For the introductory blog post to San Diego’s historical landmarks, click on San Diego’s Historical Landmarks.
San Diego Historical Landmarks
Next to the California Tower is a huge dome:
Under the Dome (you’re welcome, Stephen King), is the Museum of Man where the history of man is documented from his earliest primate appearances to what might be in store for our future, and everything in between. There are permanent exhibits and rotating exhibits. Here is some of what I saw on my visit:
A stella is a tall shaft of carved stone usually incorporating a calendar depicting a lengthy period of time, a sculptured portrait of a ruler, and hieroglyphic texts recounting historical, mythological, and astronomical events. The are three stella in the center of the picture.
Zoomorphism is the shaping of something in animal forms or terms. For example, “Russel is a real dodo bird.” Zoomorphs often are boulder-like, so the two zoomorphs in the picture are at the left and right. The zoomorph at the left depicts the “Cosmic Monster,” a mythical waterbeast that swam in the primordial sea of the Underworld.
The Peruvian mummy is from Lupo, Peru, and is about 550 years old. To me it looks like it was frightened out of its skin, so to speak. It is a result of natural mummification which can occur in a perpetually dry or frozen climate, as long as a few other conditions are also present.
When an enemy was killed in battle, he would be decapitated and have his head shrunk.
To create a shrunken head:
Peel the skin and hair carefully from the skull; discard the skull.
Turn the skin inside out, clean, and simmer in a large pot of water.
Turn the skin right-side-out and sew the bottom, lips, and eyes shut.
Fill the head with hot sand or pebbles and smoke over a fire to complete the drying and shrinking.
After the face was burnished and dyed black, the victorious warrior would wear the shrunken head on a cord around his neck to transfer any remaining power of the dead warrior to the victor and his family.
I think I would have found a different tribe to belong to.
Lucy is the common name of AL 288-1, Australopithecus afarensis. It was discovered in 1974 at Hadar in the Awash Valley of Ethiopia’s Afar Depression. She is estimated to have lived 3.2 million years ago, and the several hundred pieces of bone representing about 40% of the skeleton was an astonishing discovery that provided an overwhelming amount of scientific evidence. Lucy was named after The Beatle’s song, “Lucy in the Sky with Diamonds,” which was playing loudly and repeatedly on a tape recorder in the camp when Lucy was brought in. She was about 3’7″ tall and weighed about 64 pounds. Lucy’s arms and fingers indicated that she spent time in the trees, but her spine, pelvis, knee, and foot bones, as well as her having a case of “knock knees,” indicated that she walked upright.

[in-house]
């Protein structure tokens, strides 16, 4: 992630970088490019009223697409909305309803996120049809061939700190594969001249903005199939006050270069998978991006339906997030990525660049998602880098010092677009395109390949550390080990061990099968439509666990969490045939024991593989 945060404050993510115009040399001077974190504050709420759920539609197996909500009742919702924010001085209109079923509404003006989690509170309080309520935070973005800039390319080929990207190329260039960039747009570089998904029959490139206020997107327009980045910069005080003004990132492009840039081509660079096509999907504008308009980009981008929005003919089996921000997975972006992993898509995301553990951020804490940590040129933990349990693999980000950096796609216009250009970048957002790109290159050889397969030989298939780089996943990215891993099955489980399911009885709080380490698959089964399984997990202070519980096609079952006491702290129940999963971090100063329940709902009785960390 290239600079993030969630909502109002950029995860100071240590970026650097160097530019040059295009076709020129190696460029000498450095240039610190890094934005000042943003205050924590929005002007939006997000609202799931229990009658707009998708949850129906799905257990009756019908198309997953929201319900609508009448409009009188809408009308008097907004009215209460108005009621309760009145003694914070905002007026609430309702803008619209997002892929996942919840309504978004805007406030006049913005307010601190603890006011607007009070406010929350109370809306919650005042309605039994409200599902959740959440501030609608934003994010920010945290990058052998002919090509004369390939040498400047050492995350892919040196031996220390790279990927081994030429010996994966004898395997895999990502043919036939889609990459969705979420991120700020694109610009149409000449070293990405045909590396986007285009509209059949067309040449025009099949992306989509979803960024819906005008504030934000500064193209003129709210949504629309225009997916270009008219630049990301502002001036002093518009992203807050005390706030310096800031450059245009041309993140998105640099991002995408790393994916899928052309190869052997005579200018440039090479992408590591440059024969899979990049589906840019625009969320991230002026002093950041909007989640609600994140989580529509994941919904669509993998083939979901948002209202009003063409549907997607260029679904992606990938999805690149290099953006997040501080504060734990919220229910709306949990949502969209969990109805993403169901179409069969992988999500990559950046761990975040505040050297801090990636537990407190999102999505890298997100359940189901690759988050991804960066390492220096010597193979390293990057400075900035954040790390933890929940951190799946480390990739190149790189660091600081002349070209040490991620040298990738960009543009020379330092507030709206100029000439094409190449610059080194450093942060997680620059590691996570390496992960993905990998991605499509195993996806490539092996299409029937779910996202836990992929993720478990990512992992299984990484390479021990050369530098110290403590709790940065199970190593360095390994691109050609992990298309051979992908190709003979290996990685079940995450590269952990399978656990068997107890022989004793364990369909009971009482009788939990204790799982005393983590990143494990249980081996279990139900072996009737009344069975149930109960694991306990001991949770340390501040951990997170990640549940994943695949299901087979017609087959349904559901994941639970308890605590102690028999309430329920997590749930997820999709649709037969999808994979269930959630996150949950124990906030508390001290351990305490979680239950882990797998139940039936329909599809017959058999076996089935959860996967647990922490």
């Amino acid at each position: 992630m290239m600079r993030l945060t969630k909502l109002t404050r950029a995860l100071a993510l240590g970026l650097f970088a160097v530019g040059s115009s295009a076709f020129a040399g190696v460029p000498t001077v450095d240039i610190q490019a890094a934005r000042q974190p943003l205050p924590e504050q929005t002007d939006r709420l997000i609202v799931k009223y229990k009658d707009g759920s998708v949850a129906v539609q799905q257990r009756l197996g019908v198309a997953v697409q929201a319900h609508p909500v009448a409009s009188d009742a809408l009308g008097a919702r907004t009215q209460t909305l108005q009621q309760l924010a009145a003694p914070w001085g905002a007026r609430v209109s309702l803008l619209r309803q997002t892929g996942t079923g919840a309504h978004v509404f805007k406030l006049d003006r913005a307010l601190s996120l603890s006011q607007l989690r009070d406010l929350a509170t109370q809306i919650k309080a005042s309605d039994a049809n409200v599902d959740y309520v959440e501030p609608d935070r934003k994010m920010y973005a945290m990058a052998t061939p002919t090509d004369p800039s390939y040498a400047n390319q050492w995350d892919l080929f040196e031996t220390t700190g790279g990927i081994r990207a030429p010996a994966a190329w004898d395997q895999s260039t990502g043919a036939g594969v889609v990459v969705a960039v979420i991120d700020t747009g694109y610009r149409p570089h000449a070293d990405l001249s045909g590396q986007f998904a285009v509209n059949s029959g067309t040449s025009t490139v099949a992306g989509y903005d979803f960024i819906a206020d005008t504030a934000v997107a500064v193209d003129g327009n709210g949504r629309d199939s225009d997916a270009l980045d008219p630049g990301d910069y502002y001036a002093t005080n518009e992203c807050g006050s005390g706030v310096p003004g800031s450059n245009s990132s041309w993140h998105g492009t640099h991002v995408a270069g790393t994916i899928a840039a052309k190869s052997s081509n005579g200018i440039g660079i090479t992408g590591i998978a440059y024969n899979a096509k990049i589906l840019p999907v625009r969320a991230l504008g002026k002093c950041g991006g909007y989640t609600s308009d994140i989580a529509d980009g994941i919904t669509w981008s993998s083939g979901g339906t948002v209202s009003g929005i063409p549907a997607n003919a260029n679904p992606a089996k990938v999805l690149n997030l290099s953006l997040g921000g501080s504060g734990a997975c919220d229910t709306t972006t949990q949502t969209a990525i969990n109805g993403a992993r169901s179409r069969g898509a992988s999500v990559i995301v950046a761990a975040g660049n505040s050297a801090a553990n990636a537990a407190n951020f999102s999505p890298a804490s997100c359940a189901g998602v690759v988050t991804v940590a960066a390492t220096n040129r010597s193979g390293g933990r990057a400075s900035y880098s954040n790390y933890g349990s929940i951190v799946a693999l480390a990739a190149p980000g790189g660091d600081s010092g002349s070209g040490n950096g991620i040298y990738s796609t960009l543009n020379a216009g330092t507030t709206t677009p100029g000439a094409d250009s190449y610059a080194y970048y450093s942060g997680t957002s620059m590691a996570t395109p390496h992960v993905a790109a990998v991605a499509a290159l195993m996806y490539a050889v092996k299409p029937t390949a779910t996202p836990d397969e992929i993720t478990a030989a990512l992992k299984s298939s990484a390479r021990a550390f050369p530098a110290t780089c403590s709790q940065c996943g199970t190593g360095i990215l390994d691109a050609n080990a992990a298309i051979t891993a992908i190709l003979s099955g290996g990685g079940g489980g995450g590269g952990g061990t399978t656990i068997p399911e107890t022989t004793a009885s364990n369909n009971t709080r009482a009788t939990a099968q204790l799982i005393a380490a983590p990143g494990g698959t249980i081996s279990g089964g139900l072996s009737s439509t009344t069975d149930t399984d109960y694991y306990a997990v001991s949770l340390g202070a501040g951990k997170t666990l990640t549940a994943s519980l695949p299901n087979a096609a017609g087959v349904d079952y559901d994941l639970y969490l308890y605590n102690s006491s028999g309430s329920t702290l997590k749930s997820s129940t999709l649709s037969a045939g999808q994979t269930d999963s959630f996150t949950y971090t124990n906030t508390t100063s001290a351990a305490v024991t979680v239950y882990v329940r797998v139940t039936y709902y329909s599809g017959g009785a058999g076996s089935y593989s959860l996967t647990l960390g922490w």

The San Diego Museum of Man’s Armana Collection provided one of the most exciting finds relating to Egyptian studies. The Armana Collection was given to the Museum of Man by Ellen Browning Scripps (1836-1932). Ellen was a great philanthropist, well-known to audiences throughout Southern California. Some of her major philanthropic gestures include founding or subsidizing the Scripps Institution of Oceanography, La Jolla Women’s Club, Scripps Aquarium, Torrey Pines State Park, Scripps Memorial Hospital, Scripps College in Claremont California, Bishop’s School in La Jolla, and the La Jolla Public Library.
This limestone fragment has the missing cartouche of Nefertiti at the left center of the limestone fragment. A cartouche is an oval with a horizontal line erected at one end, indicating that the text enclosed is a royal name. Cartouches came into use during the beginning of Egypt’s Fourth Dynasty under Pharaoh Sneferu.
In September 1996, Egyptologist Dr. W. Raymond Johnson discovered that the limestone fragment in the Museum of Man’s collection fit perfectly into a blank area at the bottom right of a shrine in Egypt from the House of Panehsy, Akhenatan’s High Priest. The shrine, now almost complete, is one of the most important stone monuments ever discovered at Armana.
The Museum of Man has a Children’s Discovery Center where a periaktoi is displayed on the wall:
Peraktois were wall puzzles owned by wealthy Egyptian families to keep their children occupied. The puzzles were made of rotating triangles, providing three separate puzzles:
If you were creative like me, you could create a puzzle within a puzzle. Compare the following to the first periaktoi picture above.
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